At the conclusion of New Hope’s Facebook Live video, a man in a tie stepped up to the podium. “Congratulations to the 30 people who won!” said the staff member, who later identified himself via email as Geoffrey Hawes, New Hope’s director of marketing. Hawes reminded the audience that the lottery was in support of National Infertility Awareness Week (which was April 23 to 29 this year), pointing out that infertility “affects a lot of people.” (From the New York Times: “Dr. Zhang decided he wanted to make the effort [to spread awareness of infertility] mean something, that it should be, as he put it, like Restaurant Week, when New York diners are offered reduced prices, in part to attract those who might not otherwise be able to afford the experience.”)

Hawes’s concluding statement turned out to be a little bit incorrect: As viewers were quick to point out, New Hope drew 28 names, not 30. In a second video, with about half the viewership of the first, a cheerful voice jokingly commands urgency over an off-camera crowd’s light laughter. Shaky camerawork gives way from someone’s feet to a new focus on the podium, where Hawes smiles good-naturedly and addresses the camera again. “Hey, guys — HI. So apparently, we were short two numbers.” Winners 29 and 30 — from Texas and New Jersey, respectively — were announced in this second video.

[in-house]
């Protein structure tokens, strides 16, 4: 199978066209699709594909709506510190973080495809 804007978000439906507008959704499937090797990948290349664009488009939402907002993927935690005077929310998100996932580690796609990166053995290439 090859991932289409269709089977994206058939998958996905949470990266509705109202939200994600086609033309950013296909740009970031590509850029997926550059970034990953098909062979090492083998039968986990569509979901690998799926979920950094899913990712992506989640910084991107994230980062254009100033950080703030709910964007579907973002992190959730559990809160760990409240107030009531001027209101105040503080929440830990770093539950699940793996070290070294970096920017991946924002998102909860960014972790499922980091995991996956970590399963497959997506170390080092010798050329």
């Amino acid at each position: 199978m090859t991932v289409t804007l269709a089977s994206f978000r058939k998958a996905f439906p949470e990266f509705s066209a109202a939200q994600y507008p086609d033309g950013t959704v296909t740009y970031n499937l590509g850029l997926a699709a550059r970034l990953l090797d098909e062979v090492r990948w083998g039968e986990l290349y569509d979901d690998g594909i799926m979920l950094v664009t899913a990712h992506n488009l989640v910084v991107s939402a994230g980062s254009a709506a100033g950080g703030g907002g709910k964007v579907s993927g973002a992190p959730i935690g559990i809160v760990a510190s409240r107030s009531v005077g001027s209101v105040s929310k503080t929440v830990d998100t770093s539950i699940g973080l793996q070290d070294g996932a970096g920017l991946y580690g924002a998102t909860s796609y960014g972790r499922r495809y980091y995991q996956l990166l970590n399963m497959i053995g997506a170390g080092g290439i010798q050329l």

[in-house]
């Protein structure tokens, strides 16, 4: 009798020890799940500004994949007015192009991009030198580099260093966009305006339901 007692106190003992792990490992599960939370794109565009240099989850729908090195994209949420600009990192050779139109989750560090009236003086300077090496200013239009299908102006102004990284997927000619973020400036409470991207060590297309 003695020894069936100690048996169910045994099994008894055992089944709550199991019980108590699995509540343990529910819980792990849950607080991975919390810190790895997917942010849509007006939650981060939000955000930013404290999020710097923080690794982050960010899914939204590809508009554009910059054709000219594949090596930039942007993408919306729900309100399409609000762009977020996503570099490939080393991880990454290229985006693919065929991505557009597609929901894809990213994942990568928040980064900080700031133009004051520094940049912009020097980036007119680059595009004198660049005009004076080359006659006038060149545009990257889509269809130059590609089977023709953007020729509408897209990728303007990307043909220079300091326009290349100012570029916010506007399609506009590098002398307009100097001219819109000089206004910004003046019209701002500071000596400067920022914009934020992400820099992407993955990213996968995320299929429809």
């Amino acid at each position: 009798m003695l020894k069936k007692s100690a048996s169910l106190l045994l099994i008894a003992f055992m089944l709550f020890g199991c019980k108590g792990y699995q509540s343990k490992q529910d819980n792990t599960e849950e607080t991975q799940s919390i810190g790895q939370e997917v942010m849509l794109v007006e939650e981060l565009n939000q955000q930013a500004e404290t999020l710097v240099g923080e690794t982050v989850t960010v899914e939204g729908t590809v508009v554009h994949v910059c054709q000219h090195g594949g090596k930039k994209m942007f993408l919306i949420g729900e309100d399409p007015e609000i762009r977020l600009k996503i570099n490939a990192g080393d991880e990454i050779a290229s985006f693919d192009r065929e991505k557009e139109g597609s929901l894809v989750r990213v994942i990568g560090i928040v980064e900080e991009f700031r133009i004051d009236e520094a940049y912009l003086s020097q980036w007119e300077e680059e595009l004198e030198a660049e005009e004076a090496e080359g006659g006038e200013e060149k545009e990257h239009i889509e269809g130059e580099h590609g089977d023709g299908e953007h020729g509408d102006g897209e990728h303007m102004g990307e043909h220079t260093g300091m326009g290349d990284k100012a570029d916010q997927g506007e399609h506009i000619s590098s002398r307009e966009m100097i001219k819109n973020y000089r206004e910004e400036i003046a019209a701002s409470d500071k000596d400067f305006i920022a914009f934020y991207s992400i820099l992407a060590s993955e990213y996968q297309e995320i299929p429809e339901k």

After the lottery, Hawes told me that over 500 people entered the drawing. Many, he explained, were same-sex couples, who face extra steps and financial hurdles when pursuing IVF. “We had so many people saying that the inability to have a child was tearing their relationships apart,” he said, “and that the only thing stopping them was money.” The clinic didn’t ask for stories, but many entrants offered them up anyway (“I think people thought it would give them an edge,” said Hawes).

Of the math concerning $1 million worth of treatment (which works out to be over $30,000 per winner), Hawes said New Hope isn’t saying that IVF always costs $30,000 at their clinic — it doesn’t — but that the figure takes into account a range of possibilities. “When you add up the time our staff and doctors spend, the insurance-verification team, the call-center scheduling, the lab techs, blood techs, nurses, MA’s, anesthesiologist, plus all the extra monitoring they might need … it all adds up fast.” Some winners might need over $30,000 worth of treatment; some might need less.

According to Hawes, the clinic hopes to hold the lottery again next year. And no one who entered this year’s contest will walk away empty-handed: “For everyone who didn’t win, on behalf of Dr. Zhang and New Hope, we’d like to extend you all the offer of a free consultation via Skype,” he told the audience over Facebook Live on Friday. Winners and losers alike, he emphasized, would receive emails on Monday.

What Would You Do for a Free Round of IVF?